Tonpa Shenrab Miwoche

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Tonpa Shenrab Tonpa Shenrab.jpg
Tonpa Shenrab
Tonpa Shenrab life story, 19th-century painting, Rubin Museum of Art Tonpa Shenrab - Life Story 19th century, Collection of Rubin Museum of Art..jpg
Tonpa Shenrab life story, 19th-century painting, Rubin Museum of Art
Tonpa Shenrab life story, 19th-century painting, Rubin Museum of Art Tonpa Shenrab - Life Story 19th century Collection of Rubin Museum of Art.jpg
Tonpa Shenrab life story, 19th-century painting, Rubin Museum of Art
Olmo Lung Ring, homeland of Tonpa Shenrab Miwo, 19th-century painting, Rubin Museum of Art Homeland of Tonpa Shenrab Miwo Olmo Lungring. Tibet, 19th century, Rubin Museum of Art.jpg
Olmo Lung Ring, homeland of Tonpa Shenrab Miwo, 19th-century painting, Rubin Museum of Art

Tonpa Shenrab (Tibetan : སྟོན་པ་གཤེན་རབ་མི་བོ་།, Wylie : ston pa gshen rab་ mi bo "Teacher Shenrab") or Shenrab Miwo (Wylie : gshen rab mi bo)—also called the Buddha Shenrab, Guru Shenrab and a number of other titles—is the legendary founder of the Bon tradition of Tibet.


[Shenrab Miwo] occupies a position very similar to that of Śākyamuni in Buddhism, but... we have no available [or pre-10th century] sources with which to establish his historicity, his dates, his racial origin, his activities, and the authenticity of the enormous number of books either attributed directly to him or believed to be his word." [1]

The story of Tonpa Shenrab was revealed in a fourteenth century terma of Loden Nyingpo. [2]


The name Shenrab Miwo is in the Zhang-Zhung language, which is a relative of Old Tibetan; while many suggestions have been put forward as to its meaning, it appears to be the Zhangzhung word "bodhisattva" (equivalent to Tibetan shégya sempa, Wylie : shes rgya sems dpa'). [3]

Shenrab's life according to Bon traditions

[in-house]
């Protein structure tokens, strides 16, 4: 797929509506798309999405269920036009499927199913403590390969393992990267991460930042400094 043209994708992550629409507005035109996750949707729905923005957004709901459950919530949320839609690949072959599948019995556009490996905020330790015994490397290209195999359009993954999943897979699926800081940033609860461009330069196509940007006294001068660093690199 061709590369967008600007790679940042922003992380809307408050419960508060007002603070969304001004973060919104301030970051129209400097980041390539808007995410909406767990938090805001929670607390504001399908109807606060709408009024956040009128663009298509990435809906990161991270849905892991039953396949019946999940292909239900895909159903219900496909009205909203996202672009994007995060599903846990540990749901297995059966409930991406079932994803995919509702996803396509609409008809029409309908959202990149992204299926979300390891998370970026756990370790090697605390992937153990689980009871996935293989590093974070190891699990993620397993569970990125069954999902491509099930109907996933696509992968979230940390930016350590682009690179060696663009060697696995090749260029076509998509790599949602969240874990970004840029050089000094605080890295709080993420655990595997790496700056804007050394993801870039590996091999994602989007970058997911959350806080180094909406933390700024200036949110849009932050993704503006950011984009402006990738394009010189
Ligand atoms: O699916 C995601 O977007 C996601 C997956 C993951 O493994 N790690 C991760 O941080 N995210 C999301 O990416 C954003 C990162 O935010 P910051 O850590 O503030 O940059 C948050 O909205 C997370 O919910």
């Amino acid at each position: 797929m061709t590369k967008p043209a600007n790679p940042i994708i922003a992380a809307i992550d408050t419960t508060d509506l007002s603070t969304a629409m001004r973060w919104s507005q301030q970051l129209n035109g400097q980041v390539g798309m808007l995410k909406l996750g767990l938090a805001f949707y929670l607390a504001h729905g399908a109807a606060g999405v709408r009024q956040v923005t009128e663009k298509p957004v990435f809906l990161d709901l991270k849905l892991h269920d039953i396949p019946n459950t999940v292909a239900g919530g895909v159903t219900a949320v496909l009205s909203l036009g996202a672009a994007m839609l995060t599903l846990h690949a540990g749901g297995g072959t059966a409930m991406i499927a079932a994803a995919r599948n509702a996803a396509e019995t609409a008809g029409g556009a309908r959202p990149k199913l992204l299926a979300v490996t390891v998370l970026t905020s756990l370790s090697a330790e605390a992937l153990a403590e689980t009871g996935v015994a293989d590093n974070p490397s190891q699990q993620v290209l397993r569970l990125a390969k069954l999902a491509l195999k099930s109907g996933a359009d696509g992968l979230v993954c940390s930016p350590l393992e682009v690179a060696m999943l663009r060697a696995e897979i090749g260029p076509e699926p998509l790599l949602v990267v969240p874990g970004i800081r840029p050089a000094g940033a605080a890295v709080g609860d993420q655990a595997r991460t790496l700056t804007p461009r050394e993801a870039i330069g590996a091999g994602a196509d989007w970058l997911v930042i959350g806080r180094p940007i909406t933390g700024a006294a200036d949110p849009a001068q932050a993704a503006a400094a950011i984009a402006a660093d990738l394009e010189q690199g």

According to Bon doctrine, Tonpa Shenrab and lived 18,000 years ago, predating Gautama Buddha. [4] Practitioners of Bon believe that he first studied the Bon doctrine in Tagzig Olmo Lung Ring, at the end of which he pledged to Shenlha Okar, the god of compassion, that he would guide the peoples of this world to liberation.

Like Gautama, Tönpa Shenrab was of royal birth. Tonpa Shenrab renounced his royal inheritance at the age of thirty-one to travel the path to enlightenment. Tonpa Shenrab embraced the life of a renunciate and commenced austerities, spreading the doctrine of Bon; at length, he arrived in the land of Zhangzhung near what is widely held to be Mount Kailash.

Accounts of Tonpa Shenrab's life are to be found in three principal sources, the Dodü (Wylie : mdo 'dus), Zermik (Wylie : gzer mig), and Ziji (Wylie : gzi brjid). The first and second of the accounts are held to be terma discovered by tertön in the 10th or 11th century; the third is part of the oral lineage (Wylie : snyan brgyud) transmitted from teacher to disciple.

Aspects of Shenrab Miwoche

Shenrab Miwoche is said to have three aspects or forms:


  1. Karmey, Samten G. (1975). A General Introduction to the History and Doctrines of Bon, pp. 175-176. Memoirs of the Research Department of the Toyo Bunko, No. 33. Tokyo.
  2. Schaik, Sam van. Tibet: A History. Yale University Press 2011, page 99-100.
  3. Hummel, Sigbert (1992). "gShen". Bulletin of Tibetology. Gangtok, Sikkim, India: Namgyal Institute of Tibetology. 28 (3): 5–8.
  4. "Yungdrung Bön". Yeru Bön Center. Retrieved 2019-03-25. The founder of Bön is Tonpa Shenrab Miwo, who, according to Bön tradition, first brought the Bön teachings to what is now Western Tibet 18,000 years ago.
  5. The Tibetan for dharmakaya is chos sku in the Buddhist context; though a case can be made that Bon borrowed some, or even much, of its current terminology from Buddhism, to suggest that Sanskrit words are thus the "source" of this terminology is dubious.

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